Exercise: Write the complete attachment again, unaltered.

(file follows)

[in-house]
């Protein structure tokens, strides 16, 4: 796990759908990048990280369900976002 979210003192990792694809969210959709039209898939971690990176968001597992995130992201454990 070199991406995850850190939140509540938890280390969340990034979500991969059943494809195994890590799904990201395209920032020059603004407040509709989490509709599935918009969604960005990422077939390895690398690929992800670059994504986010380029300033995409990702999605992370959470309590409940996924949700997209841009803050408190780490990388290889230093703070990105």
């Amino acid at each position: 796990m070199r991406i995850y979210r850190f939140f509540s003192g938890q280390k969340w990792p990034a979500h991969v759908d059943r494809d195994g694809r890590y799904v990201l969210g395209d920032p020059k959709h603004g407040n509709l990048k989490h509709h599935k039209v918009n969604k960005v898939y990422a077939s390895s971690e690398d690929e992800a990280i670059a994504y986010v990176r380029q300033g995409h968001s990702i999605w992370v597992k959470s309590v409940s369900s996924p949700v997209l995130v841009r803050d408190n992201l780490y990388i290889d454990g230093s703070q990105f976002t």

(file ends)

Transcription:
[in-house]
């Protein structure tokens, strides 16, 4: 796990759908990048990280369900976002 979210003192990792694809969210959709039209898939971690990176968001597992995130992201454990 070199991406995850850190939140509540938890280390969340990034979500991969059943494809195994890590799904990201395209920032020059603004407040509709989490509709599935918009969604960005990422077939390895690398690929992800670059994504986010380029300033995409990702999605992370959470309590409940996924949700997209841009803050408190780490990388290889230093703070990105």
């Amino acid at each position: 796990m070199r991406i995850y979210r850190f939140f509540s003192g938890q280390k969340w990792p990034a979500h991969v759908d059943r494809d195994g694809r890590y799904v990201l969210g395209d920032p020059k959709h603004g407040n509709l990048k989490h509709h599935k039209v918009n969604k960005v898939y990422a077939s390895s971690e690398d690929e992800a990280i670059a994504y986010v990176r380029q300033g995409h968001s990702i999605w992370v597992k959470s309590v409940s369900s996924p949700v997209l995130v841009r803050d408190n992201l780490y990388i290889d454990g230093s703070q990105f976002t």